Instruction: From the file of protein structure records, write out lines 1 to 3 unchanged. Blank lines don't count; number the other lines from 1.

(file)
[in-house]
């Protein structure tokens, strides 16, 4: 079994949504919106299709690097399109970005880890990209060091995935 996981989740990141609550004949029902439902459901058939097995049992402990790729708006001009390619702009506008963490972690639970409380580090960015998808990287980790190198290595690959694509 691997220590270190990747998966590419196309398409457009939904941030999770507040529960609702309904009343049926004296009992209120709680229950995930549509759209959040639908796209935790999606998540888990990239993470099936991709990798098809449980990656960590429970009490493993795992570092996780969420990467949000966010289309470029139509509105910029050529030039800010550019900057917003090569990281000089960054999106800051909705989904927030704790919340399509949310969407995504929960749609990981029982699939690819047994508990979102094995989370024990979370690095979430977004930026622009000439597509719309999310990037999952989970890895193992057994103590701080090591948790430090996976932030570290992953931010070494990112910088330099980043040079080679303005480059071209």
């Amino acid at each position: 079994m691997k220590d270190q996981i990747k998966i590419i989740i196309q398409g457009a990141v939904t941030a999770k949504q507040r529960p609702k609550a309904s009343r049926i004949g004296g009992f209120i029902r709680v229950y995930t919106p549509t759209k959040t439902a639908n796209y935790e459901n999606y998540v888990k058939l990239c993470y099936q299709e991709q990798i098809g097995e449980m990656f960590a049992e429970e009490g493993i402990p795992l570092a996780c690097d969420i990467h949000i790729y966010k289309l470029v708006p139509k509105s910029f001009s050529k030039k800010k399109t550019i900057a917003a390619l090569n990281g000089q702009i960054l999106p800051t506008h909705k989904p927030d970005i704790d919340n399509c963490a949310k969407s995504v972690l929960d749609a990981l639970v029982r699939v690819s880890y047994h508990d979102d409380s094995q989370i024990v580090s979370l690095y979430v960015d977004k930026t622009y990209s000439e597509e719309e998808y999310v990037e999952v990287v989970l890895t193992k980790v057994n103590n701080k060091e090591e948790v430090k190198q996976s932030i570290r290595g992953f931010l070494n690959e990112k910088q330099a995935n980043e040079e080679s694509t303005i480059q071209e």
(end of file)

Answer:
[in-house]
């Protein structure tokens, strides 16, 4: 079994949504919106299709690097399109970005880890990209060091995935 996981989740990141609550004949029902439902459901058939097995049992402990790729708006001009390619702009506008963490972690639970409380580090960015998808990287980790190198290595690959694509 691997220590270190990747998966590419196309398409457009939904941030999770507040529960609702309904009343049926004296009992209120709680229950995930549509759209959040639908796209935790999606998540888990990239993470099936991709990798098809449980990656960590429970009490493993795992570092996780969420990467949000966010289309470029139509509105910029050529030039800010550019900057917003090569990281000089960054999106800051909705989904927030704790919340399509949310969407995504929960749609990981029982699939690819047994508990979102094995989370024990979370690095979430977004930026622009000439597509719309999310990037999952989970890895193992057994103590701080090591948790430090996976932030570290992953931010070494990112910088330099980043040079080679303005480059071209």
């Amino acid at each position: 079994m691997k220590d270190q996981i990747k998966i590419i989740i196309q398409g457009a990141v939904t941030a999770k949504q507040r529960p609702k609550a309904s009343r049926i004949g004296g009992f209120i029902r709680v229950y995930t919106p549509t759209k959040t439902a639908n796209y935790e459901n999606y998540v888990k058939l990239c993470y099936q299709e991709q990798i098809g097995e449980m990656f960590a049992e429970e009490g493993i402990p795992l570092a996780c690097d969420i990467h949000i790729y966010k289309l470029v708006p139509k509105s910029f001009s050529k030039k800010k399109t550019i900057a917003a390619l090569n990281g000089q702009i960054l999106p800051t506008h909705k989904p927030d970005i704790d919340n399509c963490a949310k969407s995504v972690l929960d749609a990981l639970v029982r699939v690819s880890y047994h508990d979102d409380s094995q989370i024990v580090s979370l690095y979430v960015d977004k930026t622009y990209s000439e597509e719309e998808y999310v990037e999952v990287v989970l890895t193992k980790v057994n103590n701080k060091e090591e948790v430090k190198q996976s932030i570290r290595g992953f931010l070494n690959e990112k910088q330099a995935n980043e040079e080679s694509t303005i480059q071209e």